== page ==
An increasingly close alliance between the powerful pro-Israel Jewish lobby and fundamentalist Christians has been warning President Bush against withdrawing support from Israel and ceding too much to the Palestinians in his peace-building efforts.

"I think people have said there is a perception — and I think there is one — that Israel is being pressured to make dangerous concessions," said Gary Bauer (search), head of American Values, a Christian conservative activist group that has come out strongly in favor of pro-Israeli causes.

Rabbi Yechiel Eckstein (search) recently launched the Stand for Israel advocacy group with Christian conservative Ralph Reed (search). He cautioned that Jews considering a shift to the Republican Party based on previous support of Bush's policies "could change in a heartbeat."

Eckstein, 20-year head of the International Fellowship of Christians and Jews, also warned about Bush's Christian base.

"If the evangelical community feels that President Bush is inordinately asking Israel for compromise, or blaming Israel for the violence, I think you will have a backlash from that base," he said.

Bush, who has been guiding the latest attempt at peace — a "road map" that envisions a Palestinian state by 2005 — rebuked Israel this week for retaliating against a guerrilla attack last Sunday that killed five Israeli soldiers.

On Tuesday, Israel struck back with a botched assassination attempt on a leader of the Palestinian Islamic militant group Hamas. The bloodshed escalated the following day when Hamas sent a homicide bomber onto a Jerusalem bus, killing 17 and injuring more than 100.

On Thursday, Israel successfully killed two other Hamas leaders, but also ended up killing and injuring several others, among them one Hamas member's wife and young daughter. The Israeli military has apologized for those deaths.

Two more helicopter strikes against the Hamas leadership in Gaza took place Friday, killing a member of the group's military wing and wounding dozens of others.

Critics of the alliance between American Jews and Christian conservatives say they are worried that the partnership is generating too much influence on Capitol Hill and could drown out the Palestinian perspective.

"The political agenda, combined with the religious agenda — you have this killer, killer combination against world peace," charged Faiz Rehmanen, a spokesman for the American Muslim Council (search). "We won't be able to match those resources and efforts."

"These lobbying organizations — both Christian and Jewish and others — set back the cause and prolong it, and it is going to fuel more international terrorism without question," said Don Wagner, director of the Middle Eastern Studies Program at North Park University in Chicago.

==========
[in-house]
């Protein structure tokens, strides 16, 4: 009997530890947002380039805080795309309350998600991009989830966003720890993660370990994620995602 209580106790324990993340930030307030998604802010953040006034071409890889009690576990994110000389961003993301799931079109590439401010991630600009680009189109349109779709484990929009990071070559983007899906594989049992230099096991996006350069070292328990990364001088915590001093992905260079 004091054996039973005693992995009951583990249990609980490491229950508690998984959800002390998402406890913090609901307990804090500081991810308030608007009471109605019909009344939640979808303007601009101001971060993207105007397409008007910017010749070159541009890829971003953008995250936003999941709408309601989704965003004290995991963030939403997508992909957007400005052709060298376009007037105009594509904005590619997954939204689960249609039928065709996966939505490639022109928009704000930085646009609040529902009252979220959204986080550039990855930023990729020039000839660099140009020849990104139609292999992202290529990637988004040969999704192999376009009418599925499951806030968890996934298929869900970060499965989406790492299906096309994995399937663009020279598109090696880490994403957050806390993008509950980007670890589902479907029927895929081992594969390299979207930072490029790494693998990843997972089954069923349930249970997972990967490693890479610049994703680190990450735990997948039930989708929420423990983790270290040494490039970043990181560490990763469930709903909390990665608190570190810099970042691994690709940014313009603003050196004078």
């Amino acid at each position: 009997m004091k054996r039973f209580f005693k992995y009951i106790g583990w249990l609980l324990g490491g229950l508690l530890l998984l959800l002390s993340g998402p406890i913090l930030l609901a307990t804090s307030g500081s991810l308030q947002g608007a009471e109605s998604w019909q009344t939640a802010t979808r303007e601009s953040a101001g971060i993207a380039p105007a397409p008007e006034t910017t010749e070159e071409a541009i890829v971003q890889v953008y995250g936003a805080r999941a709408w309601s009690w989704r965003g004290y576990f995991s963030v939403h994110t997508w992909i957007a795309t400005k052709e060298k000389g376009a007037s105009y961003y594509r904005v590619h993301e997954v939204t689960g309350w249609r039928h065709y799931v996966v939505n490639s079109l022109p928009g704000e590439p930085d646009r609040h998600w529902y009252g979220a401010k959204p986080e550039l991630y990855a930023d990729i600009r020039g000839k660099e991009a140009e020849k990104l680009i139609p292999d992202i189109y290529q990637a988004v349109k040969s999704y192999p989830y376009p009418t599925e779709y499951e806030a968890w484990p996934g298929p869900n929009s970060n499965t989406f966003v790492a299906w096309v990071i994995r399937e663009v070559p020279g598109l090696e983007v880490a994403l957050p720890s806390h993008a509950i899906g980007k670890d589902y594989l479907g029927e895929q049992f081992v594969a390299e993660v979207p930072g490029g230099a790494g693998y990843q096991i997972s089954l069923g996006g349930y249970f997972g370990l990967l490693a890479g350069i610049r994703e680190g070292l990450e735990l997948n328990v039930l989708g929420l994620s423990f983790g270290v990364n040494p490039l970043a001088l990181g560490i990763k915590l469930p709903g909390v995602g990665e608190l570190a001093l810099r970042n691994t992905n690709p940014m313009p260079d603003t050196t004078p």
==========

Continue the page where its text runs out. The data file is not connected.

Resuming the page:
Wagner said if Bush comes out too strongly in favor of Israel, the United States will not be perceived as an honest mediator in the peace process.

Bauer said Christian support for Israel lies in both religions' common interest in fulfilling God's covenant with the Jewish people as described in the Bible — that the land that is now Israel was promised to them.

The Christians refute characterizations that their support is based on an apocalyptic prophecy that says the second coming of Christ will see a conversion of Jews to Christianity and usher in the end of the world.

Critics have pointed to this "end times" scenario as a "creepy" basis of support for Israel by evangelical Christians.

"It's pretty terrifying," said Jean Abinader, managing director of the Arab American Institute (search). He said Christian and Jews are using each other to forward both theological and political missions, and worries about the influence of the more radical elements of the pro-Israel lobby.

"We are concerned about the present position of American interests in the region because people are literally interpreting scripture as a basis of foreign policy rather than what's best for the country," he added. "Anytime you apply theology to politics, it's very counter-productive."

Kate O'Beirne, Washington editor of National Review, responded that the apocalypse prophecy is often cited by detractors who want to discredit the pro-Israel lobby by assigning "dark motives" to its Christian supporters.

"Rather than tackling the issue on its merits, people want to attribute dark motives inspired by the Bible — horror of horrors — to this mission," she said.

O'Beirne said Christian conservative support is consistent with widespread American support for Israel and the recognition that the United States is fighting a war against terrorism that resembles Israel's predicament.

Not all Christians want to be considered supporters of Israeli policy. Corrine Whitlatch, executive director for the Churches for Middle East Peace, said plenty of mainline Protestant churches decry their conservative brethren's unbridled support for Israel.

"It is their application [of the Bible] to public policy that we feel creates a situation where one needs to take responsibility and say, 'This is just wrong,'" Whitlatch said, adding that both sides in the Mideast fight must be urged to end the violence. "We're reclaiming the name of Christianity and asserting the commitment toward peacemaking."